This roundtable discussion will focus on the burden faced by small businesses and self-employed individuals in preparing and filing their Federal employment tax return. The process of completing IRS Form 941 (Federal Employment Tax Return) is by itself not a major source of burden for small businesses—it's only one page. The real burden is derived from the day-to-day activities, such as completing calculations and record keeping, that supply the numbers needed to fill out the form.
The issues to be discussed during this roundtable session are:
Identifying the Issues
- What are the specific elements of burden associated with preparing and filing Federal employment tax returns?
- Identify specific legislative provisions that may cause unnecessary burden on small businesses and self-employed taxpayers preparing and filing their employment tax return.
- Identify specific elements in IRS procedures and processes that may cause unnecessary burden.
- Identify specific elements in IRS forms and publications that may cause unnecessary burden.
Two States, Iowa and Montana, have initiated simplified tax and wage reporting processes where one form 941 serves the needs of both the Federal and the state taxing authorities. What can be done at the Federal level to encourage cooperation between the states and the IRS to expand this burden reducing process?
- Is there anything outside of ongoing efforts that you would recommend IRS should consider that would simplify the current employment tax reporting process?
- What outreach efforts would you recommend to encourage greater cooperation among the States, IRS, and the small business community to facilitate such filing?
- When an employer has employees, complying with IRS requirements necessarily involves consideration of other agency rules and procedures. For example, a small business owner must determine if an applicant can work in the US, and if so, at what rate to withhold taxes—if at all. Also, the small business owner must be familiar with Immigration and Naturalization Service rules and procedures. It is often unclear to which agency an employer should refer questions and discuss issues. How can the Federal government work more effectively to minimize the employer's burden and assist the employer to comply with the requirements of all regulatory agencies?
- Proposals have been made for legislation that would allow return free filing for taxpayers who file the Form 1040EZ and 1040A. The IRS would use W-2s, 1099s, and withholding to calculate and send tax bills or refunds to taxpayers, who could accept or challenge the calculation. What would the impact be on employers who would have to obtain information from employees to supply to the IRS? How would this impact the burden of filing employment tax forms?
- Small business owners do not always understand how penalties are assessed and how the amount of the penalty is calculated. How can the IRS disseminate better information to clarify how penalties are assessed?
- As businesses grow they often face new sets of employment tax issues. Adding more employees can often mean that a business will face more payroll tax issues. For example, as a company's payroll increases the number of required tax deposits might also increase and/or the company may be required to electronically transfer payroll information to IRS. What can be done to alleviate this burden?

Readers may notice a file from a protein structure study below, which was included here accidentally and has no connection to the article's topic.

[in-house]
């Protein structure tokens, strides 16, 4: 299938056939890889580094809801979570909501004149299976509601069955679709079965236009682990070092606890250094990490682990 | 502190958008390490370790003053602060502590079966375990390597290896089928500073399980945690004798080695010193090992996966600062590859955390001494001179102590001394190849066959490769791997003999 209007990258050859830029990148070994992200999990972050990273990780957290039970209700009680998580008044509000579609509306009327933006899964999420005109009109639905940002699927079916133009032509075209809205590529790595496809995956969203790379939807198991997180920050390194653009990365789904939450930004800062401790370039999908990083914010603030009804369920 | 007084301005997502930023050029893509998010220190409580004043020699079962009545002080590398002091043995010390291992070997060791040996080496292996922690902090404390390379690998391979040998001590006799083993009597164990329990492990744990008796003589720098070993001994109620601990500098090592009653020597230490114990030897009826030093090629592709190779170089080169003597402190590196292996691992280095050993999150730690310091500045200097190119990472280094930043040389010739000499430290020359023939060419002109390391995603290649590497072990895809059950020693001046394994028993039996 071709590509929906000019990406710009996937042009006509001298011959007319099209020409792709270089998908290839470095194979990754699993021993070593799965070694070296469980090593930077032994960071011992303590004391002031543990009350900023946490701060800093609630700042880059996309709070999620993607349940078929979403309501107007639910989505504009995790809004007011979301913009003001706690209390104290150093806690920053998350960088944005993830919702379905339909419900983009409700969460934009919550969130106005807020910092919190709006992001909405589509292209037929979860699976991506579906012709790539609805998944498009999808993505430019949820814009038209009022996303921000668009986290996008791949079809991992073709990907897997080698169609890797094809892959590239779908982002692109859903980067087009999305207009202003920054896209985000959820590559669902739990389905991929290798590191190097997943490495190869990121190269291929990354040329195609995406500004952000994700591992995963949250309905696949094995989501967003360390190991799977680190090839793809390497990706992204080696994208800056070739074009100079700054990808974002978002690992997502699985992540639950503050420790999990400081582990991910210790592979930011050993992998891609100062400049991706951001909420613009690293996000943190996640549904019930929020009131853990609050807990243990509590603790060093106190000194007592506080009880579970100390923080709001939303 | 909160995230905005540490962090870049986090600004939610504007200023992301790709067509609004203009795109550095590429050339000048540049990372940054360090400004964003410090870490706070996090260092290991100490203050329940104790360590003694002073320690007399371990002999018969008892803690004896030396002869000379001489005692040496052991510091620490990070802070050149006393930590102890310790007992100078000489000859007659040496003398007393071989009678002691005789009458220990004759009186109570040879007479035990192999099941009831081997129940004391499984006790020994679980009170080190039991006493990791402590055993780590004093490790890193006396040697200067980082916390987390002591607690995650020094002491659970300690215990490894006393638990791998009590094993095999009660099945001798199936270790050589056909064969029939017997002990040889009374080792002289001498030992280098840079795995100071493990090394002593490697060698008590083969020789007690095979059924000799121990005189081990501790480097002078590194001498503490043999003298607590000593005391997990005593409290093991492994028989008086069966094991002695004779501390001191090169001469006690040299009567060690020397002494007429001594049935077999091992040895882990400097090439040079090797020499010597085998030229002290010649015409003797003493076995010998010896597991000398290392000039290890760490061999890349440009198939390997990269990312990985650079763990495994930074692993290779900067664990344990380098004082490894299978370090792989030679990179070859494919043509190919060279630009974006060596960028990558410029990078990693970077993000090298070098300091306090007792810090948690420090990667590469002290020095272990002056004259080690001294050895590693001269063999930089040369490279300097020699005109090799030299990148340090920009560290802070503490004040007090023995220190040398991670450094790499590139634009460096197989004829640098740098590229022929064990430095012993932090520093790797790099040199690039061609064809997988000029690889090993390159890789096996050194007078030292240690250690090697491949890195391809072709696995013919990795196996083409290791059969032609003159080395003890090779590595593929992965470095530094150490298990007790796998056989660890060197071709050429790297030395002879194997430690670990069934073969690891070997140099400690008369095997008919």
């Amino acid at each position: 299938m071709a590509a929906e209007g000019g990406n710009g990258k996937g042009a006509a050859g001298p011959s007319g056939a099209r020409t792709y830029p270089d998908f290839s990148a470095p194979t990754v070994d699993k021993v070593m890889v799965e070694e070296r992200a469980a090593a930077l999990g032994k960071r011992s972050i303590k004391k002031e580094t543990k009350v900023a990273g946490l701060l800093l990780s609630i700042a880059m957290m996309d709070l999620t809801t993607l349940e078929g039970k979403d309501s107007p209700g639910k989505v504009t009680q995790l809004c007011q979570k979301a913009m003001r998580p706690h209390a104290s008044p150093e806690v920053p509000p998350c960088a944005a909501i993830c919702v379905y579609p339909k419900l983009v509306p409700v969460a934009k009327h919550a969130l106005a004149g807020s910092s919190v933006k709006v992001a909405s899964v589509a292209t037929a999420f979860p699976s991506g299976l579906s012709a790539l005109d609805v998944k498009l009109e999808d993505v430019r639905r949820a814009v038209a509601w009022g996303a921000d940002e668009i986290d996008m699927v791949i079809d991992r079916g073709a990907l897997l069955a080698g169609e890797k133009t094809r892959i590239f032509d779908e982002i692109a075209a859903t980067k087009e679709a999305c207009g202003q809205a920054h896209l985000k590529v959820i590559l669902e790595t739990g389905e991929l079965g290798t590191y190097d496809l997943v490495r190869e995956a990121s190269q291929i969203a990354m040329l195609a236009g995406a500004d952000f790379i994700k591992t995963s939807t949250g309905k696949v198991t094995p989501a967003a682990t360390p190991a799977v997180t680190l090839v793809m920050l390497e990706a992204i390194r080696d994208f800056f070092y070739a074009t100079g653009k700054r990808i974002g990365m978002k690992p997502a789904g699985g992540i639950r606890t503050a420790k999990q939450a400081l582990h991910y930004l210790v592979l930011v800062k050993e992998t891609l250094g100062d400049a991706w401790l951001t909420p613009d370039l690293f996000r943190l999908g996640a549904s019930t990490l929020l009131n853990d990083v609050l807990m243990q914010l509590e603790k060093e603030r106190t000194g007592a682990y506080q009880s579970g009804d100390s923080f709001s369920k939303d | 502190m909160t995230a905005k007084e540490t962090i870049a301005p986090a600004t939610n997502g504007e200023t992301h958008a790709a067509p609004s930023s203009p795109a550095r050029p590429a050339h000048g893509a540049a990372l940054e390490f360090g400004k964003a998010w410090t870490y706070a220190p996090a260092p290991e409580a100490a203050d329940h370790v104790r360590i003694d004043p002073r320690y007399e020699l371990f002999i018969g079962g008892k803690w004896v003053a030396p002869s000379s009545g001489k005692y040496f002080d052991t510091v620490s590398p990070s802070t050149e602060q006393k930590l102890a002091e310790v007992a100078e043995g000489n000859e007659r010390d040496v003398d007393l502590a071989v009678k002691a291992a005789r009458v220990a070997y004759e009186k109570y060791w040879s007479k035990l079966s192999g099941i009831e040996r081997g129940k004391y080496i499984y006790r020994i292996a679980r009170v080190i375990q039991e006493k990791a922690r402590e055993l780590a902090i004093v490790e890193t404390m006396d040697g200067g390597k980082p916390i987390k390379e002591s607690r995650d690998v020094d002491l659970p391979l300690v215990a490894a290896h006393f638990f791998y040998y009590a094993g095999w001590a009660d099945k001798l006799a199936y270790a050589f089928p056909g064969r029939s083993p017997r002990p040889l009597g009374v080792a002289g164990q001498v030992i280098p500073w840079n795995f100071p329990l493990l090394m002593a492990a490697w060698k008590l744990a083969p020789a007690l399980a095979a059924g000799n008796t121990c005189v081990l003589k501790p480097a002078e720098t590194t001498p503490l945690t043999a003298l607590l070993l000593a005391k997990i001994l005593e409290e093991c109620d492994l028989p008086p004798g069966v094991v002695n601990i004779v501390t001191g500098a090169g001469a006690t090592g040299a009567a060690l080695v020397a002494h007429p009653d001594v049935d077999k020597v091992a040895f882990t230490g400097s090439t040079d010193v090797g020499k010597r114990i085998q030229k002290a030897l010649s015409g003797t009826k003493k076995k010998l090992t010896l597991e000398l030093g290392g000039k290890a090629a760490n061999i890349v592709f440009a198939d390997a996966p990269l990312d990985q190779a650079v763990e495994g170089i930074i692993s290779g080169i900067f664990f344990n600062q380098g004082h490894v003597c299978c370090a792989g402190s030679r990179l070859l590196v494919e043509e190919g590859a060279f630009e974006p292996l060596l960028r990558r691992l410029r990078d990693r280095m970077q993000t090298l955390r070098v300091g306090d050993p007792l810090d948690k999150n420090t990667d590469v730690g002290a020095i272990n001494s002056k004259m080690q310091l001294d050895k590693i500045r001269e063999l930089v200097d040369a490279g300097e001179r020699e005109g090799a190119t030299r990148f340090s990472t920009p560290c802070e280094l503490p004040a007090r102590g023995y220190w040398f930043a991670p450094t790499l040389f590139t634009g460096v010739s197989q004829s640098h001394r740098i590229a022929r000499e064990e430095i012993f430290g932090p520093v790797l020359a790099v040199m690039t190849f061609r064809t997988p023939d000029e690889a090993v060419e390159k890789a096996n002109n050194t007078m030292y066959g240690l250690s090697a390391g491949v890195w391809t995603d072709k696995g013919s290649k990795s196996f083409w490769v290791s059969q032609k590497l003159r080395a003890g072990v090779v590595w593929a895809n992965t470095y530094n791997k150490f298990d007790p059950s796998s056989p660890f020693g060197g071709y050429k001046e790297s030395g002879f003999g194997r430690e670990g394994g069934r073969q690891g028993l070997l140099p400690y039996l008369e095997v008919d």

The IRS provides several options for filing Form 941 using modern technology. IRS implemented TeleFile in 1998. In April, 2000, the IRS introduced 941 e-File.
- What else might the IRS do to maximize the benefit of information technology with respect to employment taxes?
- Are there legislative or regulatory changes that could facilitate greater use of software and the Internet for filing employment tax forms?
- Do you know of any specific problems in IRS' distribution of information about employment tax law changes that may be impeding small business and self-employed taxpayers from receiving necessary information clearly and quickly?
- Tax laws frequently change. Small businesses don't always have the time to keep up with the changes. How can technology be best used to inform small business about tax changes?
- What education/outreach is working and what education/outreach is needed?
- How can IRS make better use of its Web site for burden reduction in this area?
- The IRS is encouraging the electronic filing of Form 941. IRS has a 941 e-file program. It is a relatively new program with specified procedures. Are there additional procedures or formats needed to make it even easier for small business to file online?
- Is there anything else the IRS might do to revise the existing program or add additional options that would maximize the benefits of information technology with respect to employment taxes?
- Many self-employed individuals turn to service providers to prepare and file their Federal employment tax return. What is the role of the service provider today? How has this role changed in recent years?
- What special benefits do service providers afford small business and self-employed taxpayers?
- What role may service providers play in the future that will help reduce small business/self-employed tax burden?Start Printed Page 25009
HCFA Will Have a Full Day Roundtable Session on May 10 on Provider Enrollment for Medicare Billing Privileges
HCFA is proposing to revise its provider enrollment forms. It has consulted with the industry, conducted various outreach, including at least one town meeting. In response to the industry input, HCFA has made some changes to the new forms and other aspects of the proposal. Prior to publishing the proposal for agency review and public comment, HCFA would like additional public dialogue on the proposed forms. Drafts of the proposed forms are at http://www.hcfa.gov/regs/prdact95.htm. Key issues are: